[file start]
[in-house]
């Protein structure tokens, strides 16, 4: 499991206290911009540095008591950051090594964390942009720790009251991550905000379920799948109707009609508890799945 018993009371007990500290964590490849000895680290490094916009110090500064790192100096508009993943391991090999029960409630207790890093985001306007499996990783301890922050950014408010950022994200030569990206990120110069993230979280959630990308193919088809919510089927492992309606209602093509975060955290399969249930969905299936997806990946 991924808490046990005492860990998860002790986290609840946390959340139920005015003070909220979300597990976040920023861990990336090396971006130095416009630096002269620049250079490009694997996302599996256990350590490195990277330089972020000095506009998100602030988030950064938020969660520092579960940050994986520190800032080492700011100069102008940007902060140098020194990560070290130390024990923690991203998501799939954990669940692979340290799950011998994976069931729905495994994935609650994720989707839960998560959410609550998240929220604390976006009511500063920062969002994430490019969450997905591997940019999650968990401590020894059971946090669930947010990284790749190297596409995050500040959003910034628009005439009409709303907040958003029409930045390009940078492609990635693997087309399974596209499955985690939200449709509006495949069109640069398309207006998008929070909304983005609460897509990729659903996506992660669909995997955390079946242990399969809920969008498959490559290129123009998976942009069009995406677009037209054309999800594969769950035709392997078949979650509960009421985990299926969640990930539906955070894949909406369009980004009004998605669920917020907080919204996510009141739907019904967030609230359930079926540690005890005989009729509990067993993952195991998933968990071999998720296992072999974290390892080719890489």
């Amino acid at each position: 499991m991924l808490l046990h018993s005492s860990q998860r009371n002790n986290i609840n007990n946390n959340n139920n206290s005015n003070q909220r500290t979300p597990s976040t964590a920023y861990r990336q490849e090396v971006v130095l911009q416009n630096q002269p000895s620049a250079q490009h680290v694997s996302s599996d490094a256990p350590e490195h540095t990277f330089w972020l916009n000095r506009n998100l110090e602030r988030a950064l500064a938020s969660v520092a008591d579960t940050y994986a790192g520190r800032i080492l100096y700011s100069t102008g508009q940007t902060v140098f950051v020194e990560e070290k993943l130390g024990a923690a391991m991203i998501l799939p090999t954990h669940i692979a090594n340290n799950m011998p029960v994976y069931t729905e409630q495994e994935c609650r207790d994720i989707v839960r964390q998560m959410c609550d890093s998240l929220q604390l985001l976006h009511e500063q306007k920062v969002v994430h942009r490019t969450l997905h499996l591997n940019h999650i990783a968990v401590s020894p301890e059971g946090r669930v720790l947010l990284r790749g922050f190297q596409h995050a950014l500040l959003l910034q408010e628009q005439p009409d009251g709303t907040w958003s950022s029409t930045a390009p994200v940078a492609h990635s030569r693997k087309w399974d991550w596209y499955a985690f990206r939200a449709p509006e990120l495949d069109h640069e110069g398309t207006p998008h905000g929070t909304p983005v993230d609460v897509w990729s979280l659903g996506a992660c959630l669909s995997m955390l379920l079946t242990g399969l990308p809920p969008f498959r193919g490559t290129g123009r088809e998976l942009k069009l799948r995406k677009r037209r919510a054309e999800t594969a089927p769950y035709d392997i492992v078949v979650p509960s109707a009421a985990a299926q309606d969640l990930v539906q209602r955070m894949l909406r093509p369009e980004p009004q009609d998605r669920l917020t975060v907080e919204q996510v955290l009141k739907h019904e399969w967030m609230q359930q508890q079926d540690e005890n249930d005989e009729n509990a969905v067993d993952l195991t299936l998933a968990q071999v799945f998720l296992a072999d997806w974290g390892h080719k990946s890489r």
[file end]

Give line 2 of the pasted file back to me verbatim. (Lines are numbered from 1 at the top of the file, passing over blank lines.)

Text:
């Protein structure tokens, strides 16, 4: 499991206290911009540095008591950051090594964390942009720790009251991550905000379920799948109707009609508890799945 018993009371007990500290964590490849000895680290490094916009110090500064790192100096508009993943391991090999029960409630207790890093985001306007499996990783301890922050950014408010950022994200030569990206990120110069993230979280959630990308193919088809919510089927492992309606209602093509975060955290399969249930969905299936997806990946 991924808490046990005492860990998860002790986290609840946390959340139920005015003070909220979300597990976040920023861990990336090396971006130095416009630096002269620049250079490009694997996302599996256990350590490195990277330089972020000095506009998100602030988030950064938020969660520092579960940050994986520190800032080492700011100069102008940007902060140098020194990560070290130390024990923690991203998501799939954990669940692979340290799950011998994976069931729905495994994935609650994720989707839960998560959410609550998240929220604390976006009511500063920062969002994430490019969450997905591997940019999650968990401590020894059971946090669930947010990284790749190297596409995050500040959003910034628009005439009409709303907040958003029409930045390009940078492609990635693997087309399974596209499955985690939200449709509006495949069109640069398309207006998008929070909304983005609460897509990729659903996506992660669909995997955390079946242990399969809920969008498959490559290129123009998976942009069009995406677009037209054309999800594969769950035709392997078949979650509960009421985990299926969640990930539906955070894949909406369009980004009004998605669920917020907080919204996510009141739907019904967030609230359930079926540690005890005989009729509990067993993952195991998933968990071999998720296992072999974290390892080719890489």